The depiction of horses is art is an ancient practice and subject matter. This majestic animal has been a part of the human history side by side for thousands of years and throughout its representation in art it has taken many forms. So what are those forms? What do we think of when we think of horses in painting? Is it the impressive statue? Is it the loyalty and the bond between animal and human? In order to answer any of these questions we have to look at the history of horses in art, and just to pose a challenge for my own research I have started from the beginning.
Horses has been depicted in art since the beginning of art itself. One of the earliest records is the cave paintings in Lascaux, discovered in 1940, in the south-western France dated almost 17 300 years back. For anyone more interested in the caves rather than my writing: http://www.lascaux.culture.fr/?lng=en. There is also imagery from Ancient Egypt and Grecian art featuring horse-drawn chariots although the horse appears less in early Byzantine and Christian art, this could be as a result of more religious motifs and focus; another example of how the church in its early history limited the range of subject matter in art, but that is a completely different research topic.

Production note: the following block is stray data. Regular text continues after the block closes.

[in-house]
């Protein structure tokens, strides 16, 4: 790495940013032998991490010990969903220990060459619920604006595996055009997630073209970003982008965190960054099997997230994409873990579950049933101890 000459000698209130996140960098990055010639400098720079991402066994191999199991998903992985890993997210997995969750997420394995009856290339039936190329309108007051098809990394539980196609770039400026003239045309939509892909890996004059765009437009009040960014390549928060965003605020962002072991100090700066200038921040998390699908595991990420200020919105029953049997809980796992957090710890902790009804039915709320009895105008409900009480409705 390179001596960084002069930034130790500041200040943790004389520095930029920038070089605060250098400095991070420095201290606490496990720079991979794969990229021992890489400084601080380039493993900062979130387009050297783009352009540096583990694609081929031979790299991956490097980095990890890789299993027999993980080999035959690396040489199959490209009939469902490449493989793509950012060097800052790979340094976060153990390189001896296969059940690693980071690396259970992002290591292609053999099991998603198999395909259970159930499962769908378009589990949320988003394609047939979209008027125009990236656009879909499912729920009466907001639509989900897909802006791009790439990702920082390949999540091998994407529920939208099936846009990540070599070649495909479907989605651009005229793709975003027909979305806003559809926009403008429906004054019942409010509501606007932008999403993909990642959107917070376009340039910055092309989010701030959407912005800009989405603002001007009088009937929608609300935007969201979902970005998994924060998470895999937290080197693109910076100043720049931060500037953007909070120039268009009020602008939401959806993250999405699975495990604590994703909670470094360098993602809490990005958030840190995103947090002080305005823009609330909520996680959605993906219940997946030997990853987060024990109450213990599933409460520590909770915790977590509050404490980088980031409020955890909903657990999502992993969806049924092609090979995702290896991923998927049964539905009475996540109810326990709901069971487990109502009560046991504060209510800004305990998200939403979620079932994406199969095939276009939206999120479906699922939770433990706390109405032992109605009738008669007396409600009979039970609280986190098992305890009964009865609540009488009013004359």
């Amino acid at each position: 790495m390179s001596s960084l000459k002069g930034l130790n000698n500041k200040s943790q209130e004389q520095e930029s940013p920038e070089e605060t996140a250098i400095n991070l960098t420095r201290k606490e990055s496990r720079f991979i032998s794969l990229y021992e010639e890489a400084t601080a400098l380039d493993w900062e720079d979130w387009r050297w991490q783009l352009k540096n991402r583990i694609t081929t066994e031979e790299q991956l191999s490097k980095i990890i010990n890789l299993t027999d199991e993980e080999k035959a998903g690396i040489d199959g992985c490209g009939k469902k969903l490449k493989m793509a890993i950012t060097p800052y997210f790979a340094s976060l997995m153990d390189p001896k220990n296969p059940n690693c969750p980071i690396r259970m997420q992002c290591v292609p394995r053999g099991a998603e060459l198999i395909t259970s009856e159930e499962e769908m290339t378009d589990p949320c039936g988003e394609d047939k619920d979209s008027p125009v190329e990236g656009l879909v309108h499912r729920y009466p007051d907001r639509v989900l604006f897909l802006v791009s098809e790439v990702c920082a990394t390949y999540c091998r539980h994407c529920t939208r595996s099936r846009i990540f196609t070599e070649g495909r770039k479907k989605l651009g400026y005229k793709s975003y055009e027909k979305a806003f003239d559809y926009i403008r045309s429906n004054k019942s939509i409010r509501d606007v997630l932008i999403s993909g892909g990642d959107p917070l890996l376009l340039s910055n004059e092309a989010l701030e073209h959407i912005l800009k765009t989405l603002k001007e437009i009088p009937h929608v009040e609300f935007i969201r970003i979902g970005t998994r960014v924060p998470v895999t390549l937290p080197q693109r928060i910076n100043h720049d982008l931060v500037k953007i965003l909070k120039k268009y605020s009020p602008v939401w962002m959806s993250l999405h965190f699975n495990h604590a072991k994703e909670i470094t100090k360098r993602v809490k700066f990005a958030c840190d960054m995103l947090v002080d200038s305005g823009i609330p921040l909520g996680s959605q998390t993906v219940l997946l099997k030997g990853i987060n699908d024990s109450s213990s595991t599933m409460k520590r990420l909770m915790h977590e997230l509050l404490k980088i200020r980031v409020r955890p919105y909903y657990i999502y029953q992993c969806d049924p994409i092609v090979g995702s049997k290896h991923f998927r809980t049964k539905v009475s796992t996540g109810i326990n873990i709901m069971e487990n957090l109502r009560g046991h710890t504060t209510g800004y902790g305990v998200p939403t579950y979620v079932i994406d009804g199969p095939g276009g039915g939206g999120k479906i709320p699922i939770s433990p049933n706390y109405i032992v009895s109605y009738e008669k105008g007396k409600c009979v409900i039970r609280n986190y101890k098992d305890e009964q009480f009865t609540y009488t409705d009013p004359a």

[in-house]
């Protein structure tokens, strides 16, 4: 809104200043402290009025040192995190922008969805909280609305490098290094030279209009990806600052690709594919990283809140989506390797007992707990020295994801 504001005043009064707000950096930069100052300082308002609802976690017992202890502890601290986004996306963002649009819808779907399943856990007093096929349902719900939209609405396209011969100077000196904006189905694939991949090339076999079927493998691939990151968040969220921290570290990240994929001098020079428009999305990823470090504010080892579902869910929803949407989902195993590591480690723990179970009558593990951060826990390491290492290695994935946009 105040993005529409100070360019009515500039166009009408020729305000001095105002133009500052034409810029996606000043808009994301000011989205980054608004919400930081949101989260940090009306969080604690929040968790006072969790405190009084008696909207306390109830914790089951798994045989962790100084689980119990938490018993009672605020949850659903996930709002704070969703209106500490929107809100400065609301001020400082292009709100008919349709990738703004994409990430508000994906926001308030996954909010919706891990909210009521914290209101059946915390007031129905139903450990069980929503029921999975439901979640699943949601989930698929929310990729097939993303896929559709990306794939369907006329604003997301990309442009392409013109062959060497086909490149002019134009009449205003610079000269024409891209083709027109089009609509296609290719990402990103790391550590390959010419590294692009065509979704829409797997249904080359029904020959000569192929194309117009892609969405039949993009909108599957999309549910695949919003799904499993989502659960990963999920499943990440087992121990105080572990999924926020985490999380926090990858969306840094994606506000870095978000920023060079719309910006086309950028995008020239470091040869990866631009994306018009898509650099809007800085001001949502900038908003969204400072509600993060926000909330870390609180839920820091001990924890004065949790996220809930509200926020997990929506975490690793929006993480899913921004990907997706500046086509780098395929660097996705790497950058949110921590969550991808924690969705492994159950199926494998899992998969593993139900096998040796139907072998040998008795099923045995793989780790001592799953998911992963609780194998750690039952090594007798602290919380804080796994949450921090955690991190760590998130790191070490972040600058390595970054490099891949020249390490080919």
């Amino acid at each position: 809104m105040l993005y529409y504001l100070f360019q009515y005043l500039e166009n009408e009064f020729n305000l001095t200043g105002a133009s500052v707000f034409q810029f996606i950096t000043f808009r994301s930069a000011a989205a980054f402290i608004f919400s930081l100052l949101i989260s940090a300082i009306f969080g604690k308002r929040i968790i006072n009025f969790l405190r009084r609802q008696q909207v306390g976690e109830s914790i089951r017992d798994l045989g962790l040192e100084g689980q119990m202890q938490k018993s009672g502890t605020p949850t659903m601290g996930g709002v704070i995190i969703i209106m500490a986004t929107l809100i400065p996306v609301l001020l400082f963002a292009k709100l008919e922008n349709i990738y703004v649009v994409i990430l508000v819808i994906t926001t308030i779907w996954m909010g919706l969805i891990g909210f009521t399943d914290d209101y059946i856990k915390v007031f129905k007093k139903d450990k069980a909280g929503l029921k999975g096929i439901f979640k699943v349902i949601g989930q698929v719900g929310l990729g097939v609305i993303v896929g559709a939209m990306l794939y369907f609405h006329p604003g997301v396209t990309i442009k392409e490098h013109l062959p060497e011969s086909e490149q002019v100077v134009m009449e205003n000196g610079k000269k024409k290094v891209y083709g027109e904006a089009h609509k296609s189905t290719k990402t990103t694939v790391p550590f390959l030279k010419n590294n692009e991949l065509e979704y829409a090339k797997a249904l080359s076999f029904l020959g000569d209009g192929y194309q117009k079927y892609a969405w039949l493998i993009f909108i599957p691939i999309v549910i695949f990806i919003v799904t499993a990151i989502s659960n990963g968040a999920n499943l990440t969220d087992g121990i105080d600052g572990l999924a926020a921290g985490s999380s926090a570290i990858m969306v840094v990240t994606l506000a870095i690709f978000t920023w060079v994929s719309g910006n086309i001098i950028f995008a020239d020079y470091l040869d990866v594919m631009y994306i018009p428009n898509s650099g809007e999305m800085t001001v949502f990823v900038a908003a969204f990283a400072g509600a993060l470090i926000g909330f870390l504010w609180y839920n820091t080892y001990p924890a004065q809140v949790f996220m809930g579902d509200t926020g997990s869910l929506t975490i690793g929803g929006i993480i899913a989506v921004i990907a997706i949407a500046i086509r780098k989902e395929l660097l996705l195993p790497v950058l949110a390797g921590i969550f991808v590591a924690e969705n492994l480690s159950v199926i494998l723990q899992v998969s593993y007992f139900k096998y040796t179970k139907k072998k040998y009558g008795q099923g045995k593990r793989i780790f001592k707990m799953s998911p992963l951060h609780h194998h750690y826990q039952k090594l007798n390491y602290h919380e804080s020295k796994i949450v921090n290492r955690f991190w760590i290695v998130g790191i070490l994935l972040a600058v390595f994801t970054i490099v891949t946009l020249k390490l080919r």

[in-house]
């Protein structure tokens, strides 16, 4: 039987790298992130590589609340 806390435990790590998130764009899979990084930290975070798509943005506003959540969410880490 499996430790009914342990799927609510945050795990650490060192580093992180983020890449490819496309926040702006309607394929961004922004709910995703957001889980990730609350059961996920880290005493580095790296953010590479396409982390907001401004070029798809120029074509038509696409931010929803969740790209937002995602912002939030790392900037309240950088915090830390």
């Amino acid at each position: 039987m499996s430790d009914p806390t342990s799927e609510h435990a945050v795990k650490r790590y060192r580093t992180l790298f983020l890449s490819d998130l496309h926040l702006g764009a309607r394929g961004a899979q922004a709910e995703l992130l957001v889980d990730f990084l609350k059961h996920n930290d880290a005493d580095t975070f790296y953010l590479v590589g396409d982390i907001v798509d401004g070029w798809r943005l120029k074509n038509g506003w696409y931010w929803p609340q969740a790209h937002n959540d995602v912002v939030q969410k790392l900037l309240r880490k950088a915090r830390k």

Some of the imagery, especially the cave paintings show horses as wild and untamed, in one aspect as they should be; free and majestic. Further on we see more of the horses having been handled by humans but both aspects show a respect and admiration for the animal.
Art took a leap forward in the 14th century with the beginning of the renaissance and many artists had more freedom in their work, as a result a string of famous artists such as Paolo Uccello, Albrecht Drurer, Raphael, Titian and Leornardo DaVinci chose to paint the horse. DaVinci as matter of fact was commissioned to create the largest equestrian statue in the world, however it was never completed.